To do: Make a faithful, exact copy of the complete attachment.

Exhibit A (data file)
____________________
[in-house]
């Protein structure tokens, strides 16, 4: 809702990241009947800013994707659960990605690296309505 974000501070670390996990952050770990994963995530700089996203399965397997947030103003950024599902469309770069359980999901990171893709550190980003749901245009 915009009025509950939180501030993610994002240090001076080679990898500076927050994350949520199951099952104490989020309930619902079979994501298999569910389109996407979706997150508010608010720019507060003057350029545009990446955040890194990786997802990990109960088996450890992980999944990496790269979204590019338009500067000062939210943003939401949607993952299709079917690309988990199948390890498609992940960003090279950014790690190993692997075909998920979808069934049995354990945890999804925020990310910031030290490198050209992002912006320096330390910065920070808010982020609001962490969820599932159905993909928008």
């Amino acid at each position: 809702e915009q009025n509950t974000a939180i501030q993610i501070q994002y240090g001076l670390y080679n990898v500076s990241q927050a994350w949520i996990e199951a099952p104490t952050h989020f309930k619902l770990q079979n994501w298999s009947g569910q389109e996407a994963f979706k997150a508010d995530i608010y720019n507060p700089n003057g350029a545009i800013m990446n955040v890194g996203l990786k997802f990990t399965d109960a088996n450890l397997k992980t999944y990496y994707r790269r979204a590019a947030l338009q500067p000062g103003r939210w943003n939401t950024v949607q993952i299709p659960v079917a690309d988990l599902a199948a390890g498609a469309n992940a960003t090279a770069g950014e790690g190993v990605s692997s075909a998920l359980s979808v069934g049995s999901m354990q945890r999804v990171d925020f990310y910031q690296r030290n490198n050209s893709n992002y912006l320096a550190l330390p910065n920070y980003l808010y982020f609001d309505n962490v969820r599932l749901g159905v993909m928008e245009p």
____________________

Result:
[in-house]
């Protein structure tokens, strides 16, 4: 809702990241009947800013994707659960990605690296309505 974000501070670390996990952050770990994963995530700089996203399965397997947030103003950024599902469309770069359980999901990171893709550190980003749901245009 915009009025509950939180501030993610994002240090001076080679990898500076927050994350949520199951099952104490989020309930619902079979994501298999569910389109996407979706997150508010608010720019507060003057350029545009990446955040890194990786997802990990109960088996450890992980999944990496790269979204590019338009500067000062939210943003939401949607993952299709079917690309988990199948390890498609992940960003090279950014790690190993692997075909998920979808069934049995354990945890999804925020990310910031030290490198050209992002912006320096330390910065920070808010982020609001962490969820599932159905993909928008």
């Amino acid at each position: 809702e915009q009025n509950t974000a939180i501030q993610i501070q994002y240090g001076l670390y080679n990898v500076s990241q927050a994350w949520i996990e199951a099952p104490t952050h989020f309930k619902l770990q079979n994501w298999s009947g569910q389109e996407a994963f979706k997150a508010d995530i608010y720019n507060p700089n003057g350029a545009i800013m990446n955040v890194g996203l990786k997802f990990t399965d109960a088996n450890l397997k992980t999944y990496y994707r790269r979204a590019a947030l338009q500067p000062g103003r939210w943003n939401t950024v949607q993952i299709p659960v079917a690309d988990l599902a199948a390890g498609a469309n992940a960003t090279a770069g950014e790690g190993v990605s692997s075909a998920l359980s979808v069934g049995s999901m354990q945890r999804v990171d925020f990310y910031q690296r030290n490198n050209s893709n992002y912006l320096a550190l330390p910065n920070y980003l808010y982020f609001d309505n962490v969820r599932l749901g159905v993909m928008e245009p």